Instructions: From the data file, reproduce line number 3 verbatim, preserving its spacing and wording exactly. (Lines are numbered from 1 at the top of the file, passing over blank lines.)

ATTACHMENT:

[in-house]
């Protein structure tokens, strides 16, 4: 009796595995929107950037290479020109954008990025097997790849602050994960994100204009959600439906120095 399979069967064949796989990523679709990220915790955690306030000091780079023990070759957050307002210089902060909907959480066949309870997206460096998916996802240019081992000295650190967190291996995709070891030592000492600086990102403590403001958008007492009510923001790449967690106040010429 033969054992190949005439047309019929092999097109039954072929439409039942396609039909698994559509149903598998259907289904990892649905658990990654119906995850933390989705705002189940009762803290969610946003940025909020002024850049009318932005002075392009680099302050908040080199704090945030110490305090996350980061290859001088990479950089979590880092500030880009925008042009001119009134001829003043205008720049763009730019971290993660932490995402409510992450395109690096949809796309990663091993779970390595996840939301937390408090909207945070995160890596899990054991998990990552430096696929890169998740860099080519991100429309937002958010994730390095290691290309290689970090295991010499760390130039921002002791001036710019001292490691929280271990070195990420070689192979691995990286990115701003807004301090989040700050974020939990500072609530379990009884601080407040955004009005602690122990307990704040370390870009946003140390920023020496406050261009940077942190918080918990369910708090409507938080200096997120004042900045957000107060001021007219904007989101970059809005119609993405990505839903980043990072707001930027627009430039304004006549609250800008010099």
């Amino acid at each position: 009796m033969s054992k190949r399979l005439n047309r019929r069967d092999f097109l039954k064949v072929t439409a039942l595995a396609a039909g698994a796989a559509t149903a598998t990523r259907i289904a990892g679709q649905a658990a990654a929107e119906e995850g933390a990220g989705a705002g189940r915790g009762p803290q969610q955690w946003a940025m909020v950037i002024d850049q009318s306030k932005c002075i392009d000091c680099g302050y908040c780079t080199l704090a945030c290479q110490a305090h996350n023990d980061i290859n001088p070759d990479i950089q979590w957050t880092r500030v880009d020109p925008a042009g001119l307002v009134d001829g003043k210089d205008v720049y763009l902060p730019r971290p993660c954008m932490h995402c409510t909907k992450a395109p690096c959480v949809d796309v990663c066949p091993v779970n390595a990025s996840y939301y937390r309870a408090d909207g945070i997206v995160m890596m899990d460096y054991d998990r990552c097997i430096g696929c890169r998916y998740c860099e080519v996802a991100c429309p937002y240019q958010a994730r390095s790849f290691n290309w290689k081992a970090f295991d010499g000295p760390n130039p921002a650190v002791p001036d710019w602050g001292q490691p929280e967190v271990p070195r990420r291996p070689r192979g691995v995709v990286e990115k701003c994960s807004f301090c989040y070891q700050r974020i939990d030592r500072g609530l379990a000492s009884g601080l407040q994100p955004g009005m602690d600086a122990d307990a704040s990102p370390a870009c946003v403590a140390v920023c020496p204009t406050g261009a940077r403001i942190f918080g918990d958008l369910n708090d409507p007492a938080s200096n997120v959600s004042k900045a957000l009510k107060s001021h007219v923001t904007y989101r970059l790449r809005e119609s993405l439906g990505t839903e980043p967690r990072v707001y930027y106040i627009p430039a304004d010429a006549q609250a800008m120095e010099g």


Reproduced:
């Amino acid at each position: 009796m033969s054992k190949r399979l005439n047309r019929r069967d092999f097109l039954k064949v072929t439409a039942l595995a396609a039909g698994a796989a559509t149903a598998t990523r259907i289904a990892g679709q649905a658990a990654a929107e119906e995850g933390a990220g989705a705002g189940r915790g009762p803290q969610q955690w946003a940025m909020v950037i002024d850049q009318s306030k932005c002075i392009d000091c680099g302050y908040c780079t080199l704090a945030c290479q110490a305090h996350n023990d980061i290859n001088p070759d990479i950089q979590w957050t880092r500030v880009d020109p925008a042009g001119l307002v009134d001829g003043k210089d205008v720049y763009l902060p730019r971290p993660c954008m932490h995402c409510t909907k992450a395109p690096c959480v949809d796309v990663c066949p091993v779970n390595a990025s996840y939301y937390r309870a408090d909207g945070i997206v995160m890596m899990d460096y054991d998990r990552c097997i430096g696929c890169r998916y998740c860099e080519v996802a991100c429309p937002y240019q958010a994730r390095s790849f290691n290309w290689k081992a970090f295991d010499g000295p760390n130039p921002a650190v002791p001036d710019w602050g001292q490691p929280e967190v271990p070195r990420r291996p070689r192979g691995v995709v990286e990115k701003c994960s807004f301090c989040y070891q700050r974020i939990d030592r500072g609530l379990a000492s009884g601080l407040q994100p955004g009005m602690d600086a122990d307990a704040s990102p370390a870009c946003v403590a140390v920023c020496p204009t406050g261009a940077r403001i942190f918080g918990d958008l369910n708090d409507p007492a938080s200096n997120v959600s004042k900045a957000l009510k107060s001021h007219v923001t904007y989101r970059l790449r809005e119609s993405l439906g990505t839903e980043p967690r990072v707001y930027y106040i627009p430039a304004d010429a006549q609250a800008m120095e010099g």